Over the course of the four-day campout, the homeless veterans received special services that included everything that someone living on the streets could need -- from doctors, dental treatment and vision services to 12-step programs. They also were given sleeping bags, clean clothes and new shoes as well as ditty bags decorated by local youths.
The Stand Down also brought veterans the company of their peers, like Mike Gainer, who received the benefits of two prior stand downs and came back this year to volunteer as a tent leader.
Gainer joined the Army in 1976, when he was 17, and struggled after he left the service in 1983, at times becoming homeless. He's now a peer counselor in Oakland, and although he says he's not where he wants to be yet, he's on the way. Gainer took vacation time to dedicate a long weekend to help the people who helped him, and he worked with the 19 vets bunking with him in Tent C.
"I'm trying to help them coordinate and engage in services," he said.
Gainer, who admits he's energetic by nature, said he has to work hard to contain his enthusiasm.
"I had to tone it down -- I don't want to burn out," he said.
Gainer's enthusiasm came through as he talked with one of his bunk mates, Ron Gaskell, going over a list of services Gaskell hoped to receive before leaving Sunday.
Gaskell, who served in the Army from 1973 to 1985 and in the National Guard from 1988 to 1994, is homeless -- one of an estimated 15,000 homeless vets in Northern California.
Not everyone can be helped, Gainer said, noting that one of his clients wouldn't come, despite the services the Stand Down offers.
Job placement help was available, along with residential programs and legal and tax advice. The Social Security Administration was on hand, as was the California Department of Motor Vehicles and even a court.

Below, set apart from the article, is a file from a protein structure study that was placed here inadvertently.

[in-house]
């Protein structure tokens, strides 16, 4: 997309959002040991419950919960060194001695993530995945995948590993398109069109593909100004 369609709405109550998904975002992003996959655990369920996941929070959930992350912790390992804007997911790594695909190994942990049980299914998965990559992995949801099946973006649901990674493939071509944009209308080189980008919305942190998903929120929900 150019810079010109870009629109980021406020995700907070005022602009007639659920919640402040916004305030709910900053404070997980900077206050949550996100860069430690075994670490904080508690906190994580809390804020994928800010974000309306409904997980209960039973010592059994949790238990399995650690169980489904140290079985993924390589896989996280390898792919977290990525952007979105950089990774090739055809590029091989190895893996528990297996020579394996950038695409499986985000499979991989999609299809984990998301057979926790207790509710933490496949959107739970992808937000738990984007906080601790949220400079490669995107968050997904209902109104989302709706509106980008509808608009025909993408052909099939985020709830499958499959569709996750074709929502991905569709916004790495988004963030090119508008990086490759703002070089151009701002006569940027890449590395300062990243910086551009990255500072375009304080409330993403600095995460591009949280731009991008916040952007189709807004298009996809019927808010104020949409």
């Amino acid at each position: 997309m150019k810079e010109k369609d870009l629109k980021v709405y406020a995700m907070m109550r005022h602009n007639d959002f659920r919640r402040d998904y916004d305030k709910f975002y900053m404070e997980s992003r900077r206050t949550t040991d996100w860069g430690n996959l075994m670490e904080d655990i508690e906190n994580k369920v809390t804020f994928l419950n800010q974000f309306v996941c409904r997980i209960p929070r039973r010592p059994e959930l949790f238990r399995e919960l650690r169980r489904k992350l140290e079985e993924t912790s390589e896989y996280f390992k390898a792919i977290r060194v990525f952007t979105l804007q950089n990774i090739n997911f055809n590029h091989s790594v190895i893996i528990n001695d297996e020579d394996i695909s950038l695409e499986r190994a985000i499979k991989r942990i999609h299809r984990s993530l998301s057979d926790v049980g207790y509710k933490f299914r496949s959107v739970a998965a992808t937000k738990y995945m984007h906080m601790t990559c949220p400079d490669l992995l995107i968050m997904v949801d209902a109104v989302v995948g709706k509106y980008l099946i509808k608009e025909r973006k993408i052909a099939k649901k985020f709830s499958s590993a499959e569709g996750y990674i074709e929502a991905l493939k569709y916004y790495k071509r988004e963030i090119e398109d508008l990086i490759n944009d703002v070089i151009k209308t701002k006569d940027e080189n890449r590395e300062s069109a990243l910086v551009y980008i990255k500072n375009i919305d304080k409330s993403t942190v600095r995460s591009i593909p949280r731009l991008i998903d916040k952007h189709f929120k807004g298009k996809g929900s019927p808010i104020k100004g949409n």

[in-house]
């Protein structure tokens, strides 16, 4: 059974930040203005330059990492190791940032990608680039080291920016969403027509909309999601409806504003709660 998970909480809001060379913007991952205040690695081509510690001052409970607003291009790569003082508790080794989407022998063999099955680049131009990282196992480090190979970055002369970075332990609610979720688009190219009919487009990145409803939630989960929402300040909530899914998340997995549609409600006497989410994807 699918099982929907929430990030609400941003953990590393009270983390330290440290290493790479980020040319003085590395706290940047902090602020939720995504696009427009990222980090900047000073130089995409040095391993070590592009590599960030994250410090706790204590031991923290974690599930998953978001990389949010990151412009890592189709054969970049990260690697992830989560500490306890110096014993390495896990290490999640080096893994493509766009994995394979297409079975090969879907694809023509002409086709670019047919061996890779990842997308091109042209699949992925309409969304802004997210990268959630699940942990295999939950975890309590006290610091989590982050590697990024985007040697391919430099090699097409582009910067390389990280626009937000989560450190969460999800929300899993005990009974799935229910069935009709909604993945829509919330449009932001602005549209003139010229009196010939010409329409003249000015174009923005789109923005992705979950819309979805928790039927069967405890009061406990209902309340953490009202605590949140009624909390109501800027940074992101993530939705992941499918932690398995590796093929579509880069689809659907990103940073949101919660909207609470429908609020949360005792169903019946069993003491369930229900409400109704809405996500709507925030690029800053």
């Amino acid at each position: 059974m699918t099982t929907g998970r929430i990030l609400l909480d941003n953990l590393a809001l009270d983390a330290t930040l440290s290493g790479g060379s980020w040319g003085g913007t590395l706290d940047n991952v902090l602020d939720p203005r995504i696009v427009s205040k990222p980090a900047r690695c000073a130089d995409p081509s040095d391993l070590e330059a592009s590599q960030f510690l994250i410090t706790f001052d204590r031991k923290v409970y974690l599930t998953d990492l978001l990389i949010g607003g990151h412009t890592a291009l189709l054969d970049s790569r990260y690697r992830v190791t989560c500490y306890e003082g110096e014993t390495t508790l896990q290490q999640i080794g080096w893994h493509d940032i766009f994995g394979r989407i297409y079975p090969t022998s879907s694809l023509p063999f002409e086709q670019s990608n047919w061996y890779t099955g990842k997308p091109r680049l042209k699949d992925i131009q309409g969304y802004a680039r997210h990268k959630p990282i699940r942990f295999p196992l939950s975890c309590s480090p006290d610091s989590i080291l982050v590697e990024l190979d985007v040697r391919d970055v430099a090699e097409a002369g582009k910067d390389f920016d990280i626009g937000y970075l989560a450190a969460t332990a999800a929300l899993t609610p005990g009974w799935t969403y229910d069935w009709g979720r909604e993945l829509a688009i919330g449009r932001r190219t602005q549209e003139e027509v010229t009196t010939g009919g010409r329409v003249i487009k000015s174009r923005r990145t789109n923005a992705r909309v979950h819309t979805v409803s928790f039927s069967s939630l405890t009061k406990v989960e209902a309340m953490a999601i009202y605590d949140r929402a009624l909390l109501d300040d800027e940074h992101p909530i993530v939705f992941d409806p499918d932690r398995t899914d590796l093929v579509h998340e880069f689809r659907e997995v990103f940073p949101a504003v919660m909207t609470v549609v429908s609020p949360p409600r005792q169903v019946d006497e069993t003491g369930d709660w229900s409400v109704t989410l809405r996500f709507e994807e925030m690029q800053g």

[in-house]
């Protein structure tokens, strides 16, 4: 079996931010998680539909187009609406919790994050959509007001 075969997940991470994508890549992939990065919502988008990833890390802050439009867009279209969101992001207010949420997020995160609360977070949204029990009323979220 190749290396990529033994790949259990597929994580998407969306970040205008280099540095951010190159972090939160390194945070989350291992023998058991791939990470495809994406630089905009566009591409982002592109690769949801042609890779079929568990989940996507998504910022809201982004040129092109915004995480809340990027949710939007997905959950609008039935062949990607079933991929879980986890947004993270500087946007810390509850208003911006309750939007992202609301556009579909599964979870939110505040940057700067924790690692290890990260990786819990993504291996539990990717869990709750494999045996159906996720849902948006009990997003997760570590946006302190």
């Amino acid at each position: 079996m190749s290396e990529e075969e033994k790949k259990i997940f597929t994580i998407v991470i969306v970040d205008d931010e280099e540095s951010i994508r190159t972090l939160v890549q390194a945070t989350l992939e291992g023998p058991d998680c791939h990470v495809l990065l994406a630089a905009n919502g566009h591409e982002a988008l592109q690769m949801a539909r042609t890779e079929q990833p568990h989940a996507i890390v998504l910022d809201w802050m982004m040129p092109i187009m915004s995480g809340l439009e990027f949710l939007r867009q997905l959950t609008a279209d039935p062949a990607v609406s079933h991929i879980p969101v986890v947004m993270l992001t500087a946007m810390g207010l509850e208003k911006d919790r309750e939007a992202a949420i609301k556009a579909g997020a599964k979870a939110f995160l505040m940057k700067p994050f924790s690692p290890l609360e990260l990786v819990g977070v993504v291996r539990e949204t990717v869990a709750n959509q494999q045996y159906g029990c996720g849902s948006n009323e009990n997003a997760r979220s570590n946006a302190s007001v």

That court was started in 2000 by Pleasanton Judge Ron Hyde after he learned about legal services offered at the original stand down, which is still held annually in San Diego.
"I decided because we're called East Bay Stand Down, we should have more than Alameda courts here," Hyde said. "This was the first multi-jurisdictional homeless court in the U.S."
The Stand Down may help many, but it's not easy work. Some of the veterans have post-traumatic stress disorder, or alcohol or drug problems. Some have emotional problems.
Although no one from the Tri-Valley was there to receive services, volunteers from Pleasanton and Contra Costa County, including judges, came to help.
That included Congressman Jerry McNerney (D-Pleasanton), who was in town for the weekend before heading back to Washington for Tuesday's vote in the House of Representatives on the jobs bill the Senate passed last Wednesday.